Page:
Upstate New York multifamily properties are finding buyers in all sizes, locations, and price ranges. Transactions are no longer one-off acquisitions as regional and local buyers continue to grow their portfolios aggressively. Scattered site portfolios and smaller properties are easier to manage effectively with online management software and rent optimization algorithms allow the effective pricing of even small complexes. Class B and C garden apartment complexes built in the suburbs surrounding the upstate cities of Buffalo, Rochester, Syracuse, and Albany in the 1960s through the 1980s is the majority of the inventory and major focus of the investment community. Buyers have been paying higher prices and cap rates for these older properties seeing value in their locations and upside in potential improvements. Construction costs prohibit the construction of any new competition in these classes and there are no easily buildable sites left in these densely populated suburbs for new build class A. In the last ten years a significant portion of the class B and C renter population has been shut out of the single family housing market, home ownership rates nationwide are lowest in years, and combined with the lack of any new construction in these classes offers to investors high occupancy apartment properties with rising rents populated by tenants with few other housing options. The challenge is in identifying the opportunities that exist in all these markets and submarkets.
Higher prices bring more concern with property management and operations, specifically expense control and its effect in maintaining an appropriate cushion between the NOI and debt service. Reducing the expenses produces the same effect on NOI as increasing the rents. Property tax payments have replaced heating costs as the major operating expense item in upstate New York’s apartment market, in some cases up to 20% of gross income. Owners need to be aware that managing the property includes managing the property tax assessment and that this needs to be addressed before the sale closes. An investment property’s sale price is different from its value for tax purposes as the purchase price of an operating investment property is a combination of the real property, personal property used in the operation of the property that is not classed as real property, and any other non-tangibles that add value such as the naming rights, vendor contact lists and other proprietary operating data, etc. Only the value assigned as real property is subject to ad valorem or property tax. Closing the sale without allocating the sale price means taking the entire purchase price as real property at closing and leaves the total sale price to be used in future assessment comparisons or calculations whether accurate or not. Allocating the closing price allows a realistic assessment and property tax expense figure.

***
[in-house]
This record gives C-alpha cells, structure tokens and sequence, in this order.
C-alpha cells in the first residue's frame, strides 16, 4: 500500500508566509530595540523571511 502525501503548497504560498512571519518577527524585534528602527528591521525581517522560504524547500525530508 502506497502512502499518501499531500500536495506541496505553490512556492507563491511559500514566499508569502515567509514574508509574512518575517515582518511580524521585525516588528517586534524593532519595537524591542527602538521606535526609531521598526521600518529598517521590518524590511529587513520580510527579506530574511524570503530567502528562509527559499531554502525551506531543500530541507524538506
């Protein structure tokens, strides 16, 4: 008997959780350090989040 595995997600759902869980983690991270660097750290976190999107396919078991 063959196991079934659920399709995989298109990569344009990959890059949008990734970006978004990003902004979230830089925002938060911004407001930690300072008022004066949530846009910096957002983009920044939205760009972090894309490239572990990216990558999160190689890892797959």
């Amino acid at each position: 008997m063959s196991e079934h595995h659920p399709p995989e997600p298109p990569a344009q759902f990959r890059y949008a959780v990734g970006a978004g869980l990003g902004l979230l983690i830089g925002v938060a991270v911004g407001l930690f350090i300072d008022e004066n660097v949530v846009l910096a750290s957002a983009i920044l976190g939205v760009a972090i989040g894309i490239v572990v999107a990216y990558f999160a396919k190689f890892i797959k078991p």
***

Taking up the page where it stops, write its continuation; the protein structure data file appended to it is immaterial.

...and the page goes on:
Cap rates for professionally managed investment quality apartment complexes are in the 6% to 8% range, and even with the recent rise in interest rates this pricing still leaves a positive leverage between sale cap rates and five or ten year long term multifamily mortgage interest leaving a considerable positive cash flow. Investors here have a long term outlook reducing the pressure on cap rates that short term interest rate fluctuations can cause, as compared to properties in major markets with much lower cap rates and no margin for error. Although higher rates complicate acquisition financing they also increase rates on fixed income investments such as bank certificates of deposit. A typical exit strategy for long term private owners is to replace income from real estate cash flow with investment income, accepting a lower return for the lower risk in retirement, and should bring more sale listings to the market.
Brian Heine is a licensed real estate broker in New York State.